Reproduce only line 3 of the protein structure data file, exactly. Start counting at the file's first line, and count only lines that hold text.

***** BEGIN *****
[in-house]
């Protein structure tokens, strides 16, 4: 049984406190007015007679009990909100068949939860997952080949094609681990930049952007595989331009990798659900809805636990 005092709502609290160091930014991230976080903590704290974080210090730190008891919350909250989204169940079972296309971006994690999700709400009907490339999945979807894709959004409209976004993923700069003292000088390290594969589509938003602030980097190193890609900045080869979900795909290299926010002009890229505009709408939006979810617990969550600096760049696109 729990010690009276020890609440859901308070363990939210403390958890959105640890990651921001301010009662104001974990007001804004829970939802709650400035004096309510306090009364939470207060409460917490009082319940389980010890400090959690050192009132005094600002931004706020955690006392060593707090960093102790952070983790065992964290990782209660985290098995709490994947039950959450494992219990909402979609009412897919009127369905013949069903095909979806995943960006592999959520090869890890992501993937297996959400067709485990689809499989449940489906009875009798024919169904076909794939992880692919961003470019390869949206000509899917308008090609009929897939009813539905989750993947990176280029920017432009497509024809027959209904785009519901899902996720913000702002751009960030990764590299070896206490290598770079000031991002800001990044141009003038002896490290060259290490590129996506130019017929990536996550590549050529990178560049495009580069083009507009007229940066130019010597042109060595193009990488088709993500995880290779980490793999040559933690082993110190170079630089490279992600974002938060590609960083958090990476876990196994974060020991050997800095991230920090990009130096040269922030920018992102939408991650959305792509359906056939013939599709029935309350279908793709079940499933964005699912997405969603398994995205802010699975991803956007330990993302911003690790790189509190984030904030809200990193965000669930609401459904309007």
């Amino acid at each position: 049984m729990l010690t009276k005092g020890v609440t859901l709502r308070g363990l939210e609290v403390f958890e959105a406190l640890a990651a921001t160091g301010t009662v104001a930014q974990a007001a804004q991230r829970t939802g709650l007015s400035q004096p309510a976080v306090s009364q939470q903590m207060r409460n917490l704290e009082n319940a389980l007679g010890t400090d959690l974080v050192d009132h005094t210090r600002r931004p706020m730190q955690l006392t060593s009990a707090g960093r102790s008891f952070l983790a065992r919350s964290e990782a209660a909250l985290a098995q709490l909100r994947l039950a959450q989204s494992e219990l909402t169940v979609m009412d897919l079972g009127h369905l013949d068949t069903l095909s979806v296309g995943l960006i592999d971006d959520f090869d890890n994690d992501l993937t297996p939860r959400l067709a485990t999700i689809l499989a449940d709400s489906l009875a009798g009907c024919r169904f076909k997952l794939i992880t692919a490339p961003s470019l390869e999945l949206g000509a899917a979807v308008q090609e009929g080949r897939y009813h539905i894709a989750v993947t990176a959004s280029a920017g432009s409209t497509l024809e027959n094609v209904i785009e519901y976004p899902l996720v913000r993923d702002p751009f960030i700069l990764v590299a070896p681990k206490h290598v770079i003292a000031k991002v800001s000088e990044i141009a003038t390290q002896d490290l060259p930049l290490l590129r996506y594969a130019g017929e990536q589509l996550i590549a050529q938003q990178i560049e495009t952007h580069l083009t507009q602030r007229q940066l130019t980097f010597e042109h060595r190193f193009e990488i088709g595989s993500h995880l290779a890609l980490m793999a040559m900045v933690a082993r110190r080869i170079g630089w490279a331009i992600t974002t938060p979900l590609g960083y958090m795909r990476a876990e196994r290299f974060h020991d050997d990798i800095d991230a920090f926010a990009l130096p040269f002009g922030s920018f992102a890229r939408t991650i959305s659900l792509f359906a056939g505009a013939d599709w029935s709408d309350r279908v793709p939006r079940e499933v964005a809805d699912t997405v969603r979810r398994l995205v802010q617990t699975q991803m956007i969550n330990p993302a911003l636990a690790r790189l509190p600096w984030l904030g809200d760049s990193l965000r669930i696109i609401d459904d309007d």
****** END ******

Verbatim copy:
């Amino acid at each position: 049984m729990l010690t009276k005092g020890v609440t859901l709502r308070g363990l939210e609290v403390f958890e959105a406190l640890a990651a921001t160091g301010t009662v104001a930014q974990a007001a804004q991230r829970t939802g709650l007015s400035q004096p309510a976080v306090s009364q939470q903590m207060r409460n917490l704290e009082n319940a389980l007679g010890t400090d959690l974080v050192d009132h005094t210090r600002r931004p706020m730190q955690l006392t060593s009990a707090g960093r102790s008891f952070l983790a065992r919350s964290e990782a209660a909250l985290a098995q709490l909100r994947l039950a959450q989204s494992e219990l909402t169940v979609m009412d897919l079972g009127h369905l013949d068949t069903l095909s979806v296309g995943l960006i592999d971006d959520f090869d890890n994690d992501l993937t297996p939860r959400l067709a485990t999700i689809l499989a449940d709400s489906l009875a009798g009907c024919r169904f076909k997952l794939i992880t692919a490339p961003s470019l390869e999945l949206g000509a899917a979807v308008q090609e009929g080949r897939y009813h539905i894709a989750v993947t990176a959004s280029a920017g432009s409209t497509l024809e027959n094609v209904i785009e519901y976004p899902l996720v913000r993923d702002p751009f960030i700069l990764v590299a070896p681990k206490h290598v770079i003292a000031k991002v800001s000088e990044i141009a003038t390290q002896d490290l060259p930049l290490l590129r996506y594969a130019g017929e990536q589509l996550i590549a050529q938003q990178i560049e495009t952007h580069l083009t507009q602030r007229q940066l130019t980097f010597e042109h060595r190193f193009e990488i088709g595989s993500h995880l290779a890609l980490m793999a040559m900045v933690a082993r110190r080869i170079g630089w490279a331009i992600t974002t938060p979900l590609g960083y958090m795909r990476a876990e196994r290299f974060h020991d050997d990798i800095d991230a920090f926010a990009l130096p040269f002009g922030s920018f992102a890229r939408t991650i959305s659900l792509f359906a056939g505009a013939d599709w029935s709408d309350r279908v793709p939006r079940e499933v964005a809805d699912t997405v969603r979810r398994l995205v802010q617990t699975q991803m956007i969550n330990p993302a911003l636990a690790r790189l509190p600096w984030l904030g809200d760049s990193l965000r669930i696109i609401d459904d309007d």